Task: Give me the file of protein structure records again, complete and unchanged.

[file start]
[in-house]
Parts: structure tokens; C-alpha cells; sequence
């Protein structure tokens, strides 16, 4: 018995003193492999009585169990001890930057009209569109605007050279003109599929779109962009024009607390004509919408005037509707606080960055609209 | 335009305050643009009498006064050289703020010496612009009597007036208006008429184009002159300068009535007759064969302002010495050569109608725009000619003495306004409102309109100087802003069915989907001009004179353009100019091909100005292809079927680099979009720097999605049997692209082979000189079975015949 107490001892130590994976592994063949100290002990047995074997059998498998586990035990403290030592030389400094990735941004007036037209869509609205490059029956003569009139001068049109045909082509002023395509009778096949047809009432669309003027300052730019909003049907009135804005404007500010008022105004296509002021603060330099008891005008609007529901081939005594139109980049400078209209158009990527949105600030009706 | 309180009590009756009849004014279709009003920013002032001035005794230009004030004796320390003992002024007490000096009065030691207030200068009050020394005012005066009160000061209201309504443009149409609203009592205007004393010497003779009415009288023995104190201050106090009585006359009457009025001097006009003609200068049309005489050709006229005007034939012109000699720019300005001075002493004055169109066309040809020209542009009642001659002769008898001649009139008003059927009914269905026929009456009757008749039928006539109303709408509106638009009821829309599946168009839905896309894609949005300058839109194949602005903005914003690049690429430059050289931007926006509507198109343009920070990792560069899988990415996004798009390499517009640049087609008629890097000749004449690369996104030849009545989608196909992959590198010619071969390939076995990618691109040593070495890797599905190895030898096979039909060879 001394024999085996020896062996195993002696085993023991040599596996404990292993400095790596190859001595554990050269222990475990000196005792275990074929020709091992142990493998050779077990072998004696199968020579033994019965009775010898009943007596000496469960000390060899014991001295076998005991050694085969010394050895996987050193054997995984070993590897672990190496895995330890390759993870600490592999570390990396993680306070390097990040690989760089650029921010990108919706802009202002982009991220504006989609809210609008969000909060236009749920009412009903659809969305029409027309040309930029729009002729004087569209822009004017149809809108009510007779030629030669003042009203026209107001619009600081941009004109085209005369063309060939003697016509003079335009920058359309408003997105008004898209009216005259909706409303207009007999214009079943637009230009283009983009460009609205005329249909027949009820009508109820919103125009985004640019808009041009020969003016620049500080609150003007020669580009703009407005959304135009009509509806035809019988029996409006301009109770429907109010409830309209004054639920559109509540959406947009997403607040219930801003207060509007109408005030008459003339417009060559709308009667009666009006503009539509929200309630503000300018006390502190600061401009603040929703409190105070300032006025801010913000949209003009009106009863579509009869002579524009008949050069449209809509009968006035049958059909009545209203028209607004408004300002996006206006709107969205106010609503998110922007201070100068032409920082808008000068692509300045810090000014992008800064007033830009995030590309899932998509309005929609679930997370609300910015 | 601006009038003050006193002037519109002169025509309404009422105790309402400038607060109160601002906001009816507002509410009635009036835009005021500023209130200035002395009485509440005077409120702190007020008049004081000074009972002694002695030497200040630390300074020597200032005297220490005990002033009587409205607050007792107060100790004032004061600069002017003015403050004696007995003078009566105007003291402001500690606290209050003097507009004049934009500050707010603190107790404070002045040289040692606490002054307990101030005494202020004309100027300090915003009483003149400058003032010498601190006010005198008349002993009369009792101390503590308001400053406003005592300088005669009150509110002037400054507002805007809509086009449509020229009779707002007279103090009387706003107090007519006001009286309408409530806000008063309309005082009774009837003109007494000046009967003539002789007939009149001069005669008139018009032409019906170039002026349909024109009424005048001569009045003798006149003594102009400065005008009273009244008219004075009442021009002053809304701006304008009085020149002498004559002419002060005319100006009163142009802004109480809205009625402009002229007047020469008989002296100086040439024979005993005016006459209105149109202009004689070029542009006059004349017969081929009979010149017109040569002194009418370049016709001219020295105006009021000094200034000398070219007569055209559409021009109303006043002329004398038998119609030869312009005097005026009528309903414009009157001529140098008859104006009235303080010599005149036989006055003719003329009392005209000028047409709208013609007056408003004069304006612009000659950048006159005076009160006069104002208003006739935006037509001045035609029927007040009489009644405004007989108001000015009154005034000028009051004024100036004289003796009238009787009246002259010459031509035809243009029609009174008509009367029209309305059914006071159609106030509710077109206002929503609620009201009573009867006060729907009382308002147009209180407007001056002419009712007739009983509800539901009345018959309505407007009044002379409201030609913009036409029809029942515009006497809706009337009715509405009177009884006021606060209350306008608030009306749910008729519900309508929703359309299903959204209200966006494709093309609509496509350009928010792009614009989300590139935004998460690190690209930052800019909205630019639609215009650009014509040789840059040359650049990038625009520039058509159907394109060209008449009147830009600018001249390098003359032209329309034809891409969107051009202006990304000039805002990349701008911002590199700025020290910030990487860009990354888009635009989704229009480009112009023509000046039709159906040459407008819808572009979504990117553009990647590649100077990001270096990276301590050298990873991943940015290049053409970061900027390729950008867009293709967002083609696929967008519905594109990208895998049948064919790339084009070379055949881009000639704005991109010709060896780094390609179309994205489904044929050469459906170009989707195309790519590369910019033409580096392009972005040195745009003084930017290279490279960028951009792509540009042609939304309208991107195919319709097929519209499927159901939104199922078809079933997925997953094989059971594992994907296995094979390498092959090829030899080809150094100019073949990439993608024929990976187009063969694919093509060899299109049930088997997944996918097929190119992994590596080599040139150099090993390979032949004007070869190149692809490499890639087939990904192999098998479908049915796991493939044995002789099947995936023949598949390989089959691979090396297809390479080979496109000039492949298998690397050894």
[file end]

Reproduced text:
[in-house]
Parts: structure tokens; C-alpha cells; sequence
């Protein structure tokens, strides 16, 4: 018995003193492999009585169990001890930057009209569109605007050279003109599929779109962009024009607390004509919408005037509707606080960055609209 | 335009305050643009009498006064050289703020010496612009009597007036208006008429184009002159300068009535007759064969302002010495050569109608725009000619003495306004409102309109100087802003069915989907001009004179353009100019091909100005292809079927680099979009720097999605049997692209082979000189079975015949 107490001892130590994976592994063949100290002990047995074997059998498998586990035990403290030592030389400094990735941004007036037209869509609205490059029956003569009139001068049109045909082509002023395509009778096949047809009432669309003027300052730019909003049907009135804005404007500010008022105004296509002021603060330099008891005008609007529901081939005594139109980049400078209209158009990527949105600030009706 | 309180009590009756009849004014279709009003920013002032001035005794230009004030004796320390003992002024007490000096009065030691207030200068009050020394005012005066009160000061209201309504443009149409609203009592205007004393010497003779009415009288023995104190201050106090009585006359009457009025001097006009003609200068049309005489050709006229005007034939012109000699720019300005001075002493004055169109066309040809020209542009009642001659002769008898001649009139008003059927009914269905026929009456009757008749039928006539109303709408509106638009009821829309599946168009839905896309894609949005300058839109194949602005903005914003690049690429430059050289931007926006509507198109343009920070990792560069899988990415996004798009390499517009640049087609008629890097000749004449690369996104030849009545989608196909992959590198010619071969390939076995990618691109040593070495890797599905190895030898096979039909060879 001394024999085996020896062996195993002696085993023991040599596996404990292993400095790596190859001595554990050269222990475990000196005792275990074929020709091992142990493998050779077990072998004696199968020579033994019965009775010898009943007596000496469960000390060899014991001295076998005991050694085969010394050895996987050193054997995984070993590897672990190496895995330890390759993870600490592999570390990396993680306070390097990040690989760089650029921010990108919706802009202002982009991220504006989609809210609008969000909060236009749920009412009903659809969305029409027309040309930029729009002729004087569209822009004017149809809108009510007779030629030669003042009203026209107001619009600081941009004109085209005369063309060939003697016509003079335009920058359309408003997105008004898209009216005259909706409303207009007999214009079943637009230009283009983009460009609205005329249909027949009820009508109820919103125009985004640019808009041009020969003016620049500080609150003007020669580009703009407005959304135009009509509806035809019988029996409006301009109770429907109010409830309209004054639920559109509540959406947009997403607040219930801003207060509007109408005030008459003339417009060559709308009667009666009006503009539509929200309630503000300018006390502190600061401009603040929703409190105070300032006025801010913000949209003009009106009863579509009869002579524009008949050069449209809509009968006035049958059909009545209203028209607004408004300002996006206006709107969205106010609503998110922007201070100068032409920082808008000068692509300045810090000014992008800064007033830009995030590309899932998509309005929609679930997370609300910015 | 601006009038003050006193002037519109002169025509309404009422105790309402400038607060109160601002906001009816507002509410009635009036835009005021500023209130200035002395009485509440005077409120702190007020008049004081000074009972002694002695030497200040630390300074020597200032005297220490005990002033009587409205607050007792107060100790004032004061600069002017003015403050004696007995003078009566105007003291402001500690606290209050003097507009004049934009500050707010603190107790404070002045040289040692606490002054307990101030005494202020004309100027300090915003009483003149400058003032010498601190006010005198008349002993009369009792101390503590308001400053406003005592300088005669009150509110002037400054507002805007809509086009449509020229009779707002007279103090009387706003107090007519006001009286309408409530806000008063309309005082009774009837003109007494000046009967003539002789007939009149001069005669008139018009032409019906170039002026349909024109009424005048001569009045003798006149003594102009400065005008009273009244008219004075009442021009002053809304701006304008009085020149002498004559002419002060005319100006009163142009802004109480809205009625402009002229007047020469008989002296100086040439024979005993005016006459209105149109202009004689070029542009006059004349017969081929009979010149017109040569002194009418370049016709001219020295105006009021000094200034000398070219007569055209559409021009109303006043002329004398038998119609030869312009005097005026009528309903414009009157001529140098008859104006009235303080010599005149036989006055003719003329009392005209000028047409709208013609007056408003004069304006612009000659950048006159005076009160006069104002208003006739935006037509001045035609029927007040009489009644405004007989108001000015009154005034000028009051004024100036004289003796009238009787009246002259010459031509035809243009029609009174008509009367029209309305059914006071159609106030509710077109206002929503609620009201009573009867006060729907009382308002147009209180407007001056002419009712007739009983509800539901009345018959309505407007009044002379409201030609913009036409029809029942515009006497809706009337009715509405009177009884006021606060209350306008608030009306749910008729519900309508929703359309299903959204209200966006494709093309609509496509350009928010792009614009989300590139935004998460690190690209930052800019909205630019639609215009650009014509040789840059040359650049990038625009520039058509159907394109060209008449009147830009600018001249390098003359032209329309034809891409969107051009202006990304000039805002990349701008911002590199700025020290910030990487860009990354888009635009989704229009480009112009023509000046039709159906040459407008819808572009979504990117553009990647590649100077990001270096990276301590050298990873991943940015290049053409970061900027390729950008867009293709967002083609696929967008519905594109990208895998049948064919790339084009070379055949881009000639704005991109010709060896780094390609179309994205489904044929050469459906170009989707195309790519590369910019033409580096392009972005040195745009003084930017290279490279960028951009792509540009042609939304309208991107195919319709097929519209499927159901939104199922078809079933997925997953094989059971594992994907296995094979390498092959090829030899080809150094100019073949990439993608024929990976187009063969694919093509060899299109049930088997997944996918097929190119992994590596080599040139150099090993390979032949004007070869190149692809490499890639087939990904192999098998479908049915796991493939044995002789099947995936023949598949390989089959691979090396297809390479080979496109000039492949298998690397050894």